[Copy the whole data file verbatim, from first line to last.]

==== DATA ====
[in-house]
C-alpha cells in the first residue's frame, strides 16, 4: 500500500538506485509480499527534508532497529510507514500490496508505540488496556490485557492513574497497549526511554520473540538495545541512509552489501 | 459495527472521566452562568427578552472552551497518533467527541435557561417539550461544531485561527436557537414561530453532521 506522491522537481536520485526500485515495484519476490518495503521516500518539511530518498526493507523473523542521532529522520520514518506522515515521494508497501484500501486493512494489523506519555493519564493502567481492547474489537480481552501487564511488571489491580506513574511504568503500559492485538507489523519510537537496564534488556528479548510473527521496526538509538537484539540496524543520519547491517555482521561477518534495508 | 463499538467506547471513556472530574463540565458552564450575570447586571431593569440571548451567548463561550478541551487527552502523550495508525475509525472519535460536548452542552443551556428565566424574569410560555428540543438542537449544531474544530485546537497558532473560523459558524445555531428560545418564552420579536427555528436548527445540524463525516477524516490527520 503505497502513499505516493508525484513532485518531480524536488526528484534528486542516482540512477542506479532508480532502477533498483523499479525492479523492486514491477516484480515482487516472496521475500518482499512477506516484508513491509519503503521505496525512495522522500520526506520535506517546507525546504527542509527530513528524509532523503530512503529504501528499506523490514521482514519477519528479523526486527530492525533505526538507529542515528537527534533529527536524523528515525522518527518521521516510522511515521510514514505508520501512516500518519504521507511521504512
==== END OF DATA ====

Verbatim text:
[in-house]
C-alpha cells in the first residue's frame, strides 16, 4: 500500500538506485509480499527534508532497529510507514500490496508505540488496556490485557492513574497497549526511554520473540538495545541512509552489501 | 459495527472521566452562568427578552472552551497518533467527541435557561417539550461544531485561527436557537414561530453532521 506522491522537481536520485526500485515495484519476490518495503521516500518539511530518498526493507523473523542521532529522520520514518506522515515521494508497501484500501486493512494489523506519555493519564493502567481492547474489537480481552501487564511488571489491580506513574511504568503500559492485538507489523519510537537496564534488556528479548510473527521496526538509538537484539540496524543520519547491517555482521561477518534495508 | 463499538467506547471513556472530574463540565458552564450575570447586571431593569440571548451567548463561550478541551487527552502523550495508525475509525472519535460536548452542552443551556428565566424574569410560555428540543438542537449544531474544530485546537497558532473560523459558524445555531428560545418564552420579536427555528436548527445540524463525516477524516490527520 503505497502513499505516493508525484513532485518531480524536488526528484534528486542516482540512477542506479532508480532502477533498483523499479525492479523492486514491477516484480515482487516472496521475500518482499512477506516484508513491509519503503521505496525512495522522500520526506520535506517546507525546504527542509527530513528524509532523503530512503529504501528499506523490514521482514519477519528479523526486527530492525533505526538507529542515528537527534533529527536524523528515525522518527518521521516510522511515521510514514505508520501512516500518519504521507511521504512